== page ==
Best Austin Bike Trails

Where to Go on Two Wheels

With its rolling hills and multitude of paths, Austin is a great place to be a bike enthusiast. Whether you’re training for the big ride or simply ready to enjoy the scenery, there’s a place for you.

  • 01 of 06
    Barton Creek Greenbelt trail after rain
    ••• Barton Creek Greenbelt. Christopher Leonard

    This popular biking area with lead-ins from Zilker Park includes a 7-mile main trail and other, shorter, back trails intended for a variety of ability levels. You’ll want a mountain bike and a helmet if you’re going to try it out, however, as the terrain can be rocky and challenging. Also be sure to check in advance if the trails have been closed due to weather – the City of Austin's website lists all park closures. Admission is always free.

  • 02 of 06
    The Veloway bike trail in Austin
    ••• The Veloway bike trail. Beard Papa

    This 23-foot-wide, 3.1-mile paved path is a great place for all experience levels. Whether you’re training for the popular MS 150 bike ride or simply going for a casual jaunt with the family, give it a shot. Helmets are strongly recommended for kids. Admission is free. This one of the few paths in Austin that's not geared toward mountain bikers. 

  • 03 of 06

    This park, which spans nearly 750 acres and is just 20 minutes from downtown, is another favorite. Popular trails include the 2.8-mile Onion Creek Hike and Bike Trail, which has an elevation change of 139 feet, and the 2.75-mile Homestead Trail, which has an elevation change of 117 feet. As you bike, keep an eye out for highlights such as Lower Falls (a small waterfall that leads into a fantastic swimming hole), a homestead built by horse breeder Thomas McKinney and a small beach area. There are also more than 225 species of birds and other wild animals that call the park home. Day-use admission is $6 per person 13 and up.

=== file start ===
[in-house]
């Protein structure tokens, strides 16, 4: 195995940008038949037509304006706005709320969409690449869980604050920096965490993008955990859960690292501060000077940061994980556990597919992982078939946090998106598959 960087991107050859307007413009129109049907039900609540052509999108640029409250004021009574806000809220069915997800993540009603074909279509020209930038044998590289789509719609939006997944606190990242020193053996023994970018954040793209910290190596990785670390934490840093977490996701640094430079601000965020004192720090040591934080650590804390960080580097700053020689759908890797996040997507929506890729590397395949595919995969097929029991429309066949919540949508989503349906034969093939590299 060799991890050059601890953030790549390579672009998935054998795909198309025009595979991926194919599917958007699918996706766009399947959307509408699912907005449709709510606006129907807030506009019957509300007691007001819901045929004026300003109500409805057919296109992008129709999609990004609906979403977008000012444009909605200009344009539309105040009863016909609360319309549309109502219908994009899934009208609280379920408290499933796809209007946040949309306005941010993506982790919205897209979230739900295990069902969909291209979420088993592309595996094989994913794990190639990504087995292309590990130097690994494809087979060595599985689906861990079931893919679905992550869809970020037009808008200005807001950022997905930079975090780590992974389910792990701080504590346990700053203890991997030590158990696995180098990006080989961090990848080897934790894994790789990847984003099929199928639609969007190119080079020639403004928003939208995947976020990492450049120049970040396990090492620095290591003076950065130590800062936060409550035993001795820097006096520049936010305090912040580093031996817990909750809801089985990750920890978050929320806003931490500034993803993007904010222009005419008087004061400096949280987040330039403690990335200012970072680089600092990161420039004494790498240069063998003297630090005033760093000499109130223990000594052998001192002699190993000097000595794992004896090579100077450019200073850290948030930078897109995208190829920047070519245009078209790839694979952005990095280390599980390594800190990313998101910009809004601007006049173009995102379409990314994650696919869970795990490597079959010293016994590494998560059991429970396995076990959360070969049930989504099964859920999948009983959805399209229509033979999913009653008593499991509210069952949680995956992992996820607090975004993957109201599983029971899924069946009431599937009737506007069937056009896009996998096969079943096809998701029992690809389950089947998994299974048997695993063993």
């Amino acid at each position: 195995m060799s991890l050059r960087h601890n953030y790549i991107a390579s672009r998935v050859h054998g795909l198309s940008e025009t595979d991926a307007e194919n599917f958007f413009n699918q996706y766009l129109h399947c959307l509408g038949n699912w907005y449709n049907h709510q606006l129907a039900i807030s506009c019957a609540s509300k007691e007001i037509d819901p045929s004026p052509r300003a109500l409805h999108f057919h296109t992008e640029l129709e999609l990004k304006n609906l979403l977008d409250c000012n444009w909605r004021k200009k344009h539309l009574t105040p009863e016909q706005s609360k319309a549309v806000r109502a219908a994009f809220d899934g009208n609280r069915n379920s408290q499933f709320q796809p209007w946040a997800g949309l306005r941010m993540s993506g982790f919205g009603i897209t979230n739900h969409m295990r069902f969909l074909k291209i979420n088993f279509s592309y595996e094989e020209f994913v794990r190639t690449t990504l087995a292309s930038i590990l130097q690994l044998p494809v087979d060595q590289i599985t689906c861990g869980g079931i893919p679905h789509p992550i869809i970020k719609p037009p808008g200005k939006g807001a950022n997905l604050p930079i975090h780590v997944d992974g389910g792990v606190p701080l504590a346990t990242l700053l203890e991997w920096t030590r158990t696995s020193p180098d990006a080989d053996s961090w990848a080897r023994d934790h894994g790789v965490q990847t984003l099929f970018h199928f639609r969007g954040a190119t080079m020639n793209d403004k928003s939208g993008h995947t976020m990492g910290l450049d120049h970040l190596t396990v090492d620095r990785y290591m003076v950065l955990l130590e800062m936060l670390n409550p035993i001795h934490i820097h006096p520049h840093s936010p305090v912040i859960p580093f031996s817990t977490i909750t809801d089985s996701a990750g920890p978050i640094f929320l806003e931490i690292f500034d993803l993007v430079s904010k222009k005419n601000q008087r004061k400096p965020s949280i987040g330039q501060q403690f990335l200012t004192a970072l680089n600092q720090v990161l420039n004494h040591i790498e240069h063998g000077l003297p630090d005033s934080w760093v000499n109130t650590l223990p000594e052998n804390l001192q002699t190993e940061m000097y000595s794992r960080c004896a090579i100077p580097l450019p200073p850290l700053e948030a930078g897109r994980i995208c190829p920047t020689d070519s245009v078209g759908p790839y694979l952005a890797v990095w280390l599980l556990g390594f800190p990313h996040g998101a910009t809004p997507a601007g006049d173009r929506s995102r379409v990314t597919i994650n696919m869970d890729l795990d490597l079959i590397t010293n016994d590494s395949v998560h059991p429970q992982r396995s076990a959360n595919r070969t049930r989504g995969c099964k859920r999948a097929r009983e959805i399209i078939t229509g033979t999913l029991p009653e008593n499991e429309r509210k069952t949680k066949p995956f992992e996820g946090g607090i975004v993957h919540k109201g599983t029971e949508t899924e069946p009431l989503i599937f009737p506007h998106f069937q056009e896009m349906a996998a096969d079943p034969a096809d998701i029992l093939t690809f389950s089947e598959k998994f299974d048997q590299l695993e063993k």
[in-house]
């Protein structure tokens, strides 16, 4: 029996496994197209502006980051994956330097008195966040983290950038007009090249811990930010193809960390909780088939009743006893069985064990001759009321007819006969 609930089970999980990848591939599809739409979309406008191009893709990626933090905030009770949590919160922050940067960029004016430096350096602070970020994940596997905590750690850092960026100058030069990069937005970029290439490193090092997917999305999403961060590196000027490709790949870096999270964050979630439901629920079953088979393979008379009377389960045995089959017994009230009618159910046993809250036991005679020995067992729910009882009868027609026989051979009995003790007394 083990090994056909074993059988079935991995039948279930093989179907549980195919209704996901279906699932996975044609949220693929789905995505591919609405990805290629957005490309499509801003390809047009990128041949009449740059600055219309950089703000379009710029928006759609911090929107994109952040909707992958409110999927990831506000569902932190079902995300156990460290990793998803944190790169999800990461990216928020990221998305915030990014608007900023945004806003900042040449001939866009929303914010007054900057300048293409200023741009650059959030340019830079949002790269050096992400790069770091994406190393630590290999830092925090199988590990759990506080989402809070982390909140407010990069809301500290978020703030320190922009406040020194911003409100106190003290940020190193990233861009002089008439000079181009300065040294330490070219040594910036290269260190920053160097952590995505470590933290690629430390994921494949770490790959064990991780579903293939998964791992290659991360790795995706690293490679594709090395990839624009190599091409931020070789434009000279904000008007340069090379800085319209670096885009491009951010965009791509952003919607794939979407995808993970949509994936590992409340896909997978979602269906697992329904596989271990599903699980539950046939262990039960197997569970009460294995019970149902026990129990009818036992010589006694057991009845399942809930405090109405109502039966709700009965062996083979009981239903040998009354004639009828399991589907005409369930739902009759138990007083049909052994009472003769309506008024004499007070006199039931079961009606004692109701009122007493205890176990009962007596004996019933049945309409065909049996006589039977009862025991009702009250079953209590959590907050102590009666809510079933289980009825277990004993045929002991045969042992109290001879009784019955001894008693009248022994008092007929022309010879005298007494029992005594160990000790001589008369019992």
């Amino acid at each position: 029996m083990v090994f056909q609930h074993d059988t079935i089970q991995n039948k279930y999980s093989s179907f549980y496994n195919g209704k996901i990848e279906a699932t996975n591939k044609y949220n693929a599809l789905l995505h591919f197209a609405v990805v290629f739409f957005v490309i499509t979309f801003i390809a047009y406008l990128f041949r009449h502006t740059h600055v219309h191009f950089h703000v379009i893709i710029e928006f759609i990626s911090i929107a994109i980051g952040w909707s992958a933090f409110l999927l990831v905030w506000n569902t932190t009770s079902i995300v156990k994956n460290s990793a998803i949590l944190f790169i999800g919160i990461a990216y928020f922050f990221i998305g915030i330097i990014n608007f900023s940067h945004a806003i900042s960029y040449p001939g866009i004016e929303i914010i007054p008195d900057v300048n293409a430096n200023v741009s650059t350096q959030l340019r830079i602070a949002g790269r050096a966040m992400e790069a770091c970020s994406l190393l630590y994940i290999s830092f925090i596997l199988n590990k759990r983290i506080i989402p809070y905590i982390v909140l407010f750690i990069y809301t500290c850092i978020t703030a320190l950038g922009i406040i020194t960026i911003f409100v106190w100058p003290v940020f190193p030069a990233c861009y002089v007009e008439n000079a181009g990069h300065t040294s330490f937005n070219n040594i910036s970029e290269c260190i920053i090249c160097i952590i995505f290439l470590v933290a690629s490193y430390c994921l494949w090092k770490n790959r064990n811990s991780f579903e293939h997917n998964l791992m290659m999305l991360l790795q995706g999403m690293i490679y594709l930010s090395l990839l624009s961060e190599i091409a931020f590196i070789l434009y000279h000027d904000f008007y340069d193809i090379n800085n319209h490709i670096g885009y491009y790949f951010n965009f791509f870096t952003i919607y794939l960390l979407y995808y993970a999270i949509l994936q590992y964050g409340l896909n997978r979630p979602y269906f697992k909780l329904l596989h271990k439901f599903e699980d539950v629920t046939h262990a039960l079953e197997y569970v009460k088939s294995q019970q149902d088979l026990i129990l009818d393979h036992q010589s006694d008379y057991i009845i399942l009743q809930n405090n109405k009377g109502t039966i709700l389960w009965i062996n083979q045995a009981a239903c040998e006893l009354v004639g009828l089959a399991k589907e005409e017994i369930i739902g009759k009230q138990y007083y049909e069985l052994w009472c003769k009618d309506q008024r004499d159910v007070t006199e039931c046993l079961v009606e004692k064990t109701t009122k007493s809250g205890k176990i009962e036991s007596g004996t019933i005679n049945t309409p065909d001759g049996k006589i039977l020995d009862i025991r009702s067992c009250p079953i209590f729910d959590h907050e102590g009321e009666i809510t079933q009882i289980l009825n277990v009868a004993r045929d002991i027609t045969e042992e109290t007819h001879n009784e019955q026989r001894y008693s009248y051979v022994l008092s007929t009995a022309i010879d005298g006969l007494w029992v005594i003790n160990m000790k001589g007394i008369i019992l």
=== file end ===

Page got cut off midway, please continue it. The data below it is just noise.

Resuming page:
• 04 of 06

    Emma Long Metropolitan Park

    With its steep, rocky trails, this park is perfect for those wishing to test out their technical skills. Expect dozens of limestone ledges and steep drops along the 6-mile trail. If you’re a beginner, go with an experienced rider and be ready to get on and off your bike – a lot. Still, it’s a great challenge. Admission is $5 per vehicle Monday-Thursday; $10 Friday-Sunday.

    Continue to 5 of 6 below.
  • 05 of 06

    Getting there requires a little bit of a drive – the park is about 30 minutes from Austin – but it’s worth the effort. With 9 miles of shoreline along Lake Travis, this is a beautiful place to test your skills. There’s a paved, 7-mile loop that circles the park and a variety of multi-use, primitive trails that are available to bikers and pedestrians only. Expect several elevation changes, quick downhills and a variety of terrain. Day-use admission is $10 per vehicle.

  • 06 of 06
    Stevie Ray Vaughan statue in Austin
    ••• Stevie Ray Vaughan statue in Austin. Bill Bradford

    With more than 1.5 million visitors each year, the Lady Bird Lake Hike and Bike Trail is the most popular biking spot in the city, and the 10-mile loop is ideal for slow-to-medium speeds. In addition to being a great spot for a workout, it’s also a lovely place to take in Austin’s natural beauty. As you cruise through Zilker Park, keep an eye out for special attractions such as Barton Springs, the miniature train and people canoeing and kayaking on the lake. Access is always free.

    Edited by Robert Macias